Sending a message to users that floats above everything

Stephen MacLean smaclean at madmansoft.com
Thu Aug 24 01:22:54 EDT 2017


> On Aug 24, 2017, at 12:00 AM, J. Landman Gay via use-livecode <use-livecode at lists.runrev.com> wrote:
> 
> On 8/23/17 10:27 PM, Stephen MacLean via use-livecode wrote:
>> Only about ~15% of Android devices are at anywhere near a recent patch level or current OS version.
>> Android, locked down like iOS (store only apps, current OS version, no - cheap knock offs, stock only OS, etc, etc.) may be close to be being as safe, but you’ve just removed the majority of Android devices from the equation. Now look at market share, and it’s a totally different percentage. Remember, stock Android is only available on a Google “made" device. All others have a manufacturers version of Android, that may not even be the latest version of Android and/or with features that may open security holes.
> 
> Very true. Google knows about this and that's why it now puts Google Play Services on every device, which is the app that manages security among other things. That doesn't mean that manufacturers can't punch holes in the OS, but Google is now scanning and managing security for all devices that can access the Play Store. It updates in the background much as OS X does.
> 
> I suspect the list is getting tired of this discussion so I'll stop, but the main point I think Richard and I are trying to make is a response to Bob's original comment -- that Android is as safe or safer than iOS, so security concerns aren't a good reason to dismiss this very competent OS.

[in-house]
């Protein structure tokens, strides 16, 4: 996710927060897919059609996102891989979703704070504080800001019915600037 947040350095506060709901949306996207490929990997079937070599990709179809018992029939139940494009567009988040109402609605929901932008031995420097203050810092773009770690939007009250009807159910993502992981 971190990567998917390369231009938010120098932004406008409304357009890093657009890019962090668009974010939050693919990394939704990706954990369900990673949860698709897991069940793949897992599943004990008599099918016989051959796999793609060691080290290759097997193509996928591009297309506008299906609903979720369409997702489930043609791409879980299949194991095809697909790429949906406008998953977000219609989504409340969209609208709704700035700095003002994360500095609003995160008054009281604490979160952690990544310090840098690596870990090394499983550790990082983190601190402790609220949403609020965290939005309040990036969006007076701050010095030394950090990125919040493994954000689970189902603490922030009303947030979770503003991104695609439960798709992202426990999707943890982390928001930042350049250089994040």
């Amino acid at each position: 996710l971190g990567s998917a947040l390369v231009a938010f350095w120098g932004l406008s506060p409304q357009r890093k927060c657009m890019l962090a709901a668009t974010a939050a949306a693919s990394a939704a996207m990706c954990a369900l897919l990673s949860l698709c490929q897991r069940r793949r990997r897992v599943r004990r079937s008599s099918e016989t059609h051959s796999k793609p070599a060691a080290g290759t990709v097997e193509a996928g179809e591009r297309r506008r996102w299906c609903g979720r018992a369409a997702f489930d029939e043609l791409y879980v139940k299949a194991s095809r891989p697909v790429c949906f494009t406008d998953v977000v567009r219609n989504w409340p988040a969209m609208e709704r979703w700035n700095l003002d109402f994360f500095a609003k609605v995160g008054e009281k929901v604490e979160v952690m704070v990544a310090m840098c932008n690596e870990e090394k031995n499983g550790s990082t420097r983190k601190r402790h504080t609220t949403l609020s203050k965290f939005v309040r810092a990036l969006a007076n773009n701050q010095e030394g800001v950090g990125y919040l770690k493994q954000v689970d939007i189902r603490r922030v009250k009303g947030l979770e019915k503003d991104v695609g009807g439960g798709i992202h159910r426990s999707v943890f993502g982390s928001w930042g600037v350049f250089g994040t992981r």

> 

Thank you for your comments and I do agree, the current version of stock Android is around as safe as the current version of iOS.

My point was that unfortunately that only means ~15% of currently active Android devices are fairly safe and Bob’s comment, while brief, was fair as far as it was concerned. Once Android hits iOS’s ~85% active devices on latest version of the os, then it wouldn’t be. I just don’t think that will happen anytime soon because of the way the OS is rolled out through 3rd parties for the most part.

While I don’t like Google having the ability to access my device, remove software and manage my security, it’s a huge leap forward for the Android world and much better than the way it was.

Regardless, I’m not advocating for one or the other. And I don’t think anyone should dismiss Android, Oreo is better than “very competent” :)

Best,

Steve MacLean






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